Sort by:PopularityA - Z
A span of life is nothing. But the man who lives that span, he is something. He can fill that tiny span with meaning, so its quality is immeasurable though its quantity may be insignificant.
How will I teach this mind what it is to have a soul? How will I teach this mind to understand pain? How will I teach it to want to take on another person’s suffering?
I stood in that room for a long time, watching the sunlight and listening to the sounds on the street outside. I stood there, tasting the room and the sunlight and the sounds, and thinking of the long hospital ward. . . Somehow everything had changed. I had spent five days in a hospital and the world around seemed sharpened now and pulsing with life
I’ve begun to realize that you can listen to silence and learn from it. It has a quality and a dimension all its own. It talks to me sometimes. I feel myself alive in it. It talks. And I can hear it.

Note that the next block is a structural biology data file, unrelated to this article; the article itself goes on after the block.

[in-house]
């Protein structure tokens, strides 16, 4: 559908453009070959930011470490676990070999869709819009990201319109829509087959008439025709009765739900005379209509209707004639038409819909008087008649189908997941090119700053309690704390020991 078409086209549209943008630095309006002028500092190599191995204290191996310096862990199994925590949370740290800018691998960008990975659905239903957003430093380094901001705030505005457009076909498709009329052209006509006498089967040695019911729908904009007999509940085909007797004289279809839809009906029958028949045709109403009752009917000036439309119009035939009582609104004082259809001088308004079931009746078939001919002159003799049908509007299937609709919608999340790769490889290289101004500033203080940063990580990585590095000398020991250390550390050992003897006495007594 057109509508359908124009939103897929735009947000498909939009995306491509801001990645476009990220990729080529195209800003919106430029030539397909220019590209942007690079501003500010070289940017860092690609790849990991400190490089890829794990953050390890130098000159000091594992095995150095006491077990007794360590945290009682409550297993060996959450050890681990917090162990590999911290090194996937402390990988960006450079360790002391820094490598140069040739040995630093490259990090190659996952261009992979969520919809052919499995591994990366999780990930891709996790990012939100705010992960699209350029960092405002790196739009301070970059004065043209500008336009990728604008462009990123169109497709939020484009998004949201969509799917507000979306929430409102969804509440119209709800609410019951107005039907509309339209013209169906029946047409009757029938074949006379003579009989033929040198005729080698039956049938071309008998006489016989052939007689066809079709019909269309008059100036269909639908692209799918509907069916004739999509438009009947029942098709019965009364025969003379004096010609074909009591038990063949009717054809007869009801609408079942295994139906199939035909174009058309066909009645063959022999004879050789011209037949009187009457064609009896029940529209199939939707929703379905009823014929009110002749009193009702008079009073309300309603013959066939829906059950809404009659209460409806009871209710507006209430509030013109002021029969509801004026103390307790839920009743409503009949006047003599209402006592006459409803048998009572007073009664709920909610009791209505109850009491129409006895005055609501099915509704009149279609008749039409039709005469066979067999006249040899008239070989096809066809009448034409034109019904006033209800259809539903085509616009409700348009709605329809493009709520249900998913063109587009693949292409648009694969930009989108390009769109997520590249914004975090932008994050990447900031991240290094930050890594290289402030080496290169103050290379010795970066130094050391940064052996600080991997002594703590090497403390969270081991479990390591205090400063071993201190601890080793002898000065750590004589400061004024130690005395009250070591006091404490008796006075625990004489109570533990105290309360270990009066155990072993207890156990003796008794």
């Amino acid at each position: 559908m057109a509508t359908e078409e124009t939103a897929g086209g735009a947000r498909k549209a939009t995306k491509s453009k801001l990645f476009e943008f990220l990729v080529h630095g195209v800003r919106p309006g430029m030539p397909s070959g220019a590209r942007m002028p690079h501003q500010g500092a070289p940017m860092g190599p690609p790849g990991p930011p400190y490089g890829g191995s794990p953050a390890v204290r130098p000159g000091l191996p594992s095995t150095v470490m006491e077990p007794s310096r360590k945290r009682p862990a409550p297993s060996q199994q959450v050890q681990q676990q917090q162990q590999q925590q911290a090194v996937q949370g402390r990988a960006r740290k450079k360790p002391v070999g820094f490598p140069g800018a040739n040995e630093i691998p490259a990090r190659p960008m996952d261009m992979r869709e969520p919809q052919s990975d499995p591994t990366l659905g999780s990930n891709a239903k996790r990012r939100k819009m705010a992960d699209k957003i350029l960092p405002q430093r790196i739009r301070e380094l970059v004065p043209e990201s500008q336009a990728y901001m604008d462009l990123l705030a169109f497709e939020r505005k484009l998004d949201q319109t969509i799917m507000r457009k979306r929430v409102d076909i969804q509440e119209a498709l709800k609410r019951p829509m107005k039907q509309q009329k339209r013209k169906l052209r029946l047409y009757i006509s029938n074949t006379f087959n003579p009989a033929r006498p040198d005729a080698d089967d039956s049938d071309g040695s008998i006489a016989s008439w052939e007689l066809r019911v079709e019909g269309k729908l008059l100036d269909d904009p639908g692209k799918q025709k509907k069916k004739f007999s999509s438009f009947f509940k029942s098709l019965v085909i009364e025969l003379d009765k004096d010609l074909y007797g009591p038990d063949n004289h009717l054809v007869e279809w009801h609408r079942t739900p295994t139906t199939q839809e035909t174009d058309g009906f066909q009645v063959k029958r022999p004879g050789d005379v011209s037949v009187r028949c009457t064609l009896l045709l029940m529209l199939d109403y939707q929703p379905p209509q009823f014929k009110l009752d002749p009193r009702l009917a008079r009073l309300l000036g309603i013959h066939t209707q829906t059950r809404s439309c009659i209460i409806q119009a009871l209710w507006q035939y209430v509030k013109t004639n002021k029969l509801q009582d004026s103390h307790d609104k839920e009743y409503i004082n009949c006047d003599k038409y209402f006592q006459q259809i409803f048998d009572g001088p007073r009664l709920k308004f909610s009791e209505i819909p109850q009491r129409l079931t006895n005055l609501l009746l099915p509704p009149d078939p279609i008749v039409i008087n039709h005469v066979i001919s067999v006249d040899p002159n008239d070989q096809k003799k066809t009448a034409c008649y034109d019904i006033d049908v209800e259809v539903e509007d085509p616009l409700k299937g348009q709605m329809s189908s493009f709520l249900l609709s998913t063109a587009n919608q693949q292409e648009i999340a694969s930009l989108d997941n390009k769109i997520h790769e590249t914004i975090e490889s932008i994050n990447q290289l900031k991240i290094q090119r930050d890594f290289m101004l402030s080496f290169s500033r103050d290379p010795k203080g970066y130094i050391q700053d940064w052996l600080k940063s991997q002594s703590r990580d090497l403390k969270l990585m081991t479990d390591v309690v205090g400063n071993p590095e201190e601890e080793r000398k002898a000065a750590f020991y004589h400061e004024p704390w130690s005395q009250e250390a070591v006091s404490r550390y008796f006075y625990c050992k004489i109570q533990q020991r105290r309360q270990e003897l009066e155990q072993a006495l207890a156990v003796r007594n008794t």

The Talmud says that a person should do two things for himself. One is to acquire a teacher. Do you remember the other?’ ‘Choose a friend.’ I said.
What does it mean to have to suffer so much if our lives are nothing more than the blink of an eye? … I learned a long time ago, Reuven, that a blink of an eye in itself is nothing. But the eye that blinks, that is something.
When a person comes to talk to you, you should be patient and listen. Especially if he has hurt you in any way.
[My father] taught me with silence. . .to look into myself, to find my own strength, to walk around inside myself in company with my soul. . . . One learns of the pain of others by suffering one’s own pain … by turning inside oneself. . . . It makes us aware of how frail and tiny we are and of how much we must depend upon the Master of the Universe.